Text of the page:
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Pilot trial of Low Dose Naltrexone and quality of life in MS

Pilot trial of Low Dose Naltrexone and quality of life in MS
Publication Type
Journal Article
Research Type
Reported as
Clinical Trial
February 01, 2010
Bruce A.C. Cree, Elena Kornyeyeva, Douglas S. Goodin
University of California San Francisco

OBJECTIVE: To evaluate the efficacy of 4.5 mg nightly Naltrexone on the quality of life of multiple sclerosis patients.

METHODS: This single center, double-masked, placebo-controlled, crossover studied evaluated the efficacy of eight weeks of treatment with 4.5 mg nightly Naltrexone (Low Dose Naltrexone or LDN) on self reported quality of life of MS patients.

RESULTS: 80 subjects with clinically definite multiple sclerosis were enrolled and 60 subjects completed the trial. 10 withdrew before completing the first trial period: 8 for personal reasons, 1 for a non-MS related adverse event and 1 for perceived benefit. Database management errors occurred in 4 other subjects and quality of life surveys were incomplete in 6 subjects for unknown reasons. The high rate of subject dropout and data management errors substantially reduced the trial's statistical power. LDN was well tolerated and serious adverse events did not occur. LDN was associated with significant improvement on the following mental health quality of life measures: a 3.3 point improvement on the Mental Component Summary score of the SF-36 (P=.04), a 6 point improvement on the Mental Health Inventory (P<.01), a 1.6 point improvement on the Pain Effects Scale (P=.04) and a 2.4 point improvement on the Perceived Deficits Questionnaire (P=.05).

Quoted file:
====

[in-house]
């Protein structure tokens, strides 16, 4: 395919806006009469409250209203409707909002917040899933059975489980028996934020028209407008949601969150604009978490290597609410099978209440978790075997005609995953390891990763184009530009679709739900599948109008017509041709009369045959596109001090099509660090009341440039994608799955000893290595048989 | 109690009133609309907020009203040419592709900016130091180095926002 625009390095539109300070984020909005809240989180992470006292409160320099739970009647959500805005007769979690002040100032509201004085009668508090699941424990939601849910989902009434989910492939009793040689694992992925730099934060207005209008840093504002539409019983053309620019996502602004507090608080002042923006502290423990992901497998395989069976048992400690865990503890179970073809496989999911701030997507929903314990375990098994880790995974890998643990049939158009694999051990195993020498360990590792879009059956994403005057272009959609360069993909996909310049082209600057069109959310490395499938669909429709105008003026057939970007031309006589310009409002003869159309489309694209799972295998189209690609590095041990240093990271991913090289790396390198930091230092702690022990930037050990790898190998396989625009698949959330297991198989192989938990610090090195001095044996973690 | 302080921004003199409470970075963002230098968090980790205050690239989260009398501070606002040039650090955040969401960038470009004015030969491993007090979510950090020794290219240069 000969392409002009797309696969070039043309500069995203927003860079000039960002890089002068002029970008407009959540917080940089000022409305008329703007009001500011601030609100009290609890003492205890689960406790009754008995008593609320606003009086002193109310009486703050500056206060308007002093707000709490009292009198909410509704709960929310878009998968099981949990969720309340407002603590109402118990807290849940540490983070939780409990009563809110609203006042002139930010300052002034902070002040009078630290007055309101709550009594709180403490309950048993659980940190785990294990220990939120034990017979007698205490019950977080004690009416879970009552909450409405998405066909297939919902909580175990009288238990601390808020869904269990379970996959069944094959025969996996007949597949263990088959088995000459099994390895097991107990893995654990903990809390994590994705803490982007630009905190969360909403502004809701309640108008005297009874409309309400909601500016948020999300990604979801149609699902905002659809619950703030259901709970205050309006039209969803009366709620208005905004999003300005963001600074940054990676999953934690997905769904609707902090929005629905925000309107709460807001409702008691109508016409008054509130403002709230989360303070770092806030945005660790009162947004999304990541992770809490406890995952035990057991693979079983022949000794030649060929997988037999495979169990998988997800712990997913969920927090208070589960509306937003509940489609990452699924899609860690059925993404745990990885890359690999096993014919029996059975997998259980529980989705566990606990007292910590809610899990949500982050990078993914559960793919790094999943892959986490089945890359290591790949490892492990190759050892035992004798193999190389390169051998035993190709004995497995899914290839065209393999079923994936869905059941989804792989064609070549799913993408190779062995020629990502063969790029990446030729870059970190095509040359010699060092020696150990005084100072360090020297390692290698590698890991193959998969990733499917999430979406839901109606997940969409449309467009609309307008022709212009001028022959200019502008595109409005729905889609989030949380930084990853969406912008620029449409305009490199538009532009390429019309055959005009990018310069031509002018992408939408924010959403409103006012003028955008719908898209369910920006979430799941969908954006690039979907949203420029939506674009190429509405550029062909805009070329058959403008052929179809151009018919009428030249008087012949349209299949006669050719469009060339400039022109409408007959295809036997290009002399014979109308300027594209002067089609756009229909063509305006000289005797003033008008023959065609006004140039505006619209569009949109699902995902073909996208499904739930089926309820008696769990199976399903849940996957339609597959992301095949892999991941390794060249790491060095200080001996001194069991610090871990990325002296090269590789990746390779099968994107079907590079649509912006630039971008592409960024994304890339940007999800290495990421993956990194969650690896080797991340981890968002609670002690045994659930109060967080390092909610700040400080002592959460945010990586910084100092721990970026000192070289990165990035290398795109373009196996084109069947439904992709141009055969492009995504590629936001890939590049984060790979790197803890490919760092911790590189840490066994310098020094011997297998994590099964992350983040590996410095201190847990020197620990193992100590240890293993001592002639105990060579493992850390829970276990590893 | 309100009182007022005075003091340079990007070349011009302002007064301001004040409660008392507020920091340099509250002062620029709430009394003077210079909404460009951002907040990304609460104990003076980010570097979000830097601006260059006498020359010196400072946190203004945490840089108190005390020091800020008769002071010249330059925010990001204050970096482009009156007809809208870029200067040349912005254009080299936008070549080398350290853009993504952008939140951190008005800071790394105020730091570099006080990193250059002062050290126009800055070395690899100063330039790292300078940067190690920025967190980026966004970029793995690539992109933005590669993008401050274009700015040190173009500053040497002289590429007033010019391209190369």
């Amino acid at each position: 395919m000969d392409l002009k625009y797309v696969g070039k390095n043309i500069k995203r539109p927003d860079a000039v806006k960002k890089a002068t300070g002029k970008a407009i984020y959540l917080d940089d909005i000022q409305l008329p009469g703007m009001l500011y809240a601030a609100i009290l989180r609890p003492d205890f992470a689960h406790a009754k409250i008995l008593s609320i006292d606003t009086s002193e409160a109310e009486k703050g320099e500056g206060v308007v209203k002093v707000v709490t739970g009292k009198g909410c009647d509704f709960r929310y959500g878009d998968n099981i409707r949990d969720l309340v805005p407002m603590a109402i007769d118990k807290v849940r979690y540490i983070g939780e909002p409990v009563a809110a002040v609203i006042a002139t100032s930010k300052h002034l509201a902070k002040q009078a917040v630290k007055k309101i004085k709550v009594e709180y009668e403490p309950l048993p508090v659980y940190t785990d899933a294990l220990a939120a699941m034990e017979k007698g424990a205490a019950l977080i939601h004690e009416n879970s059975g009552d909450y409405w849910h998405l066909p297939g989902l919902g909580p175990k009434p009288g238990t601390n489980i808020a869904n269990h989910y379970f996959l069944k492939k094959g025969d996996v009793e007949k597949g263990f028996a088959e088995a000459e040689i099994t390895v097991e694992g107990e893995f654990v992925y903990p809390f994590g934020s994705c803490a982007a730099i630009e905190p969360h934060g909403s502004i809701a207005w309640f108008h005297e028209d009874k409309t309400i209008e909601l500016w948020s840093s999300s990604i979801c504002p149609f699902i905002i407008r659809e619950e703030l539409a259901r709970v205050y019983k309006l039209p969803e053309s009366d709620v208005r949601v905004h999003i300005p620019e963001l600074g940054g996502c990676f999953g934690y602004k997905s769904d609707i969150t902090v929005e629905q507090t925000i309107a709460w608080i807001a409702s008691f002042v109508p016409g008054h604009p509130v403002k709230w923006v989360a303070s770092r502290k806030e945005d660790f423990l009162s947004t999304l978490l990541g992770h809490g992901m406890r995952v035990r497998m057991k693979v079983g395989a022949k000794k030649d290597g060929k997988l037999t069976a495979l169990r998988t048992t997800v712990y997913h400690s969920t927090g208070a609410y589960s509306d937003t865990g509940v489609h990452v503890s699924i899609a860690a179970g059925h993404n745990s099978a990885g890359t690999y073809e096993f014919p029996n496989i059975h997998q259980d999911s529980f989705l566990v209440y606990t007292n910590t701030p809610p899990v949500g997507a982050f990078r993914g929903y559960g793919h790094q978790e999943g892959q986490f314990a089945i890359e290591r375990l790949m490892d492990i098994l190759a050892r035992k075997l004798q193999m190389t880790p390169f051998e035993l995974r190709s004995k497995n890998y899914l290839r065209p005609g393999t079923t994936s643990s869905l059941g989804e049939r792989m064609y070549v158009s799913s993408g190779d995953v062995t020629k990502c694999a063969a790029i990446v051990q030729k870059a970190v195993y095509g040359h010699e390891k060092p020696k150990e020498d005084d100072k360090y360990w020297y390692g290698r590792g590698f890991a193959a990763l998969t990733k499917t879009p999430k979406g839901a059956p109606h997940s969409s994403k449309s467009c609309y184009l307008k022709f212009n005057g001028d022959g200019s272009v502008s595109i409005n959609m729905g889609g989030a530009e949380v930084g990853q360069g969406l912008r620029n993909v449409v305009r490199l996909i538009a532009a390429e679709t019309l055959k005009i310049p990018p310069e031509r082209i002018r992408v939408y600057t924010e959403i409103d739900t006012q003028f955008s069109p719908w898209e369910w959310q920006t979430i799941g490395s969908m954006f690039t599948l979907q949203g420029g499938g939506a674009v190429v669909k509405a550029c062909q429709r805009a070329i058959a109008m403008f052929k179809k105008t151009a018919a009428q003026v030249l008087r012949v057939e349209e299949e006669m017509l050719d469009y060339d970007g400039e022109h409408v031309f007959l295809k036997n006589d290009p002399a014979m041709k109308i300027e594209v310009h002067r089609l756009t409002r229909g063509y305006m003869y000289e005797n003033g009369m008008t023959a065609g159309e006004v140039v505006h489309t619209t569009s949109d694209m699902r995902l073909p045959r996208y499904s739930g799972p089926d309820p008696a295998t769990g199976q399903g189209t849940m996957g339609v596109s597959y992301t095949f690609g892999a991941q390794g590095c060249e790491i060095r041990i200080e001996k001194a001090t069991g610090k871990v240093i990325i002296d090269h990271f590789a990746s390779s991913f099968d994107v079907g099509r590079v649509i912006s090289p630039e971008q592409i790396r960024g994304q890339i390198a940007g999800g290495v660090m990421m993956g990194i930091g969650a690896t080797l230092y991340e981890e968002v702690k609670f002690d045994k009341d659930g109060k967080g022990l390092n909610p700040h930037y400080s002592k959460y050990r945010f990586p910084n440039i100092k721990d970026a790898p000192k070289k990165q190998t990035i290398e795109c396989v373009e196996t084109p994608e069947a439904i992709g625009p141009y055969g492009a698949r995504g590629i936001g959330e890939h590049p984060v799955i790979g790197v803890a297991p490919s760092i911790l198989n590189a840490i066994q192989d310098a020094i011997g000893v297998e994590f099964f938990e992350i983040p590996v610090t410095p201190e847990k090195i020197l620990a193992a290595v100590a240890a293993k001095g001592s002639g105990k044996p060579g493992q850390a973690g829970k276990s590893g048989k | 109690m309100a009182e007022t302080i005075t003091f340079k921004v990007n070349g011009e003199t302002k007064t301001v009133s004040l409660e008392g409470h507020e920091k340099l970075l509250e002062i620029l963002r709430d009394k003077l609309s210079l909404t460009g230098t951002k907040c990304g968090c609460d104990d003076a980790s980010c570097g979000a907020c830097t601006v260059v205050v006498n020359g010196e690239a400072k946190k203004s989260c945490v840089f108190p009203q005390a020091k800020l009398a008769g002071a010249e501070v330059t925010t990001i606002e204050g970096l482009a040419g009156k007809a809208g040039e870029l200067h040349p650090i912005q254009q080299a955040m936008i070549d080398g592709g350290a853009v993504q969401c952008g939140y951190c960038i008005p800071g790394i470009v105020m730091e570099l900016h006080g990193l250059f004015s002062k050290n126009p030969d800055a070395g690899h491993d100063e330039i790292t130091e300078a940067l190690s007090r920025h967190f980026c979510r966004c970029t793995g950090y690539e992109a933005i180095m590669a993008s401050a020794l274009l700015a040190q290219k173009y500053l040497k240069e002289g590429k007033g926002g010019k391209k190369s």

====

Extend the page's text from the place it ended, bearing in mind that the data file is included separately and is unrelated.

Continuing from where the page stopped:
INTERPRETATION: LDN significantly improved mental health quality of life indices. Further studies with LDN in MS are warranted.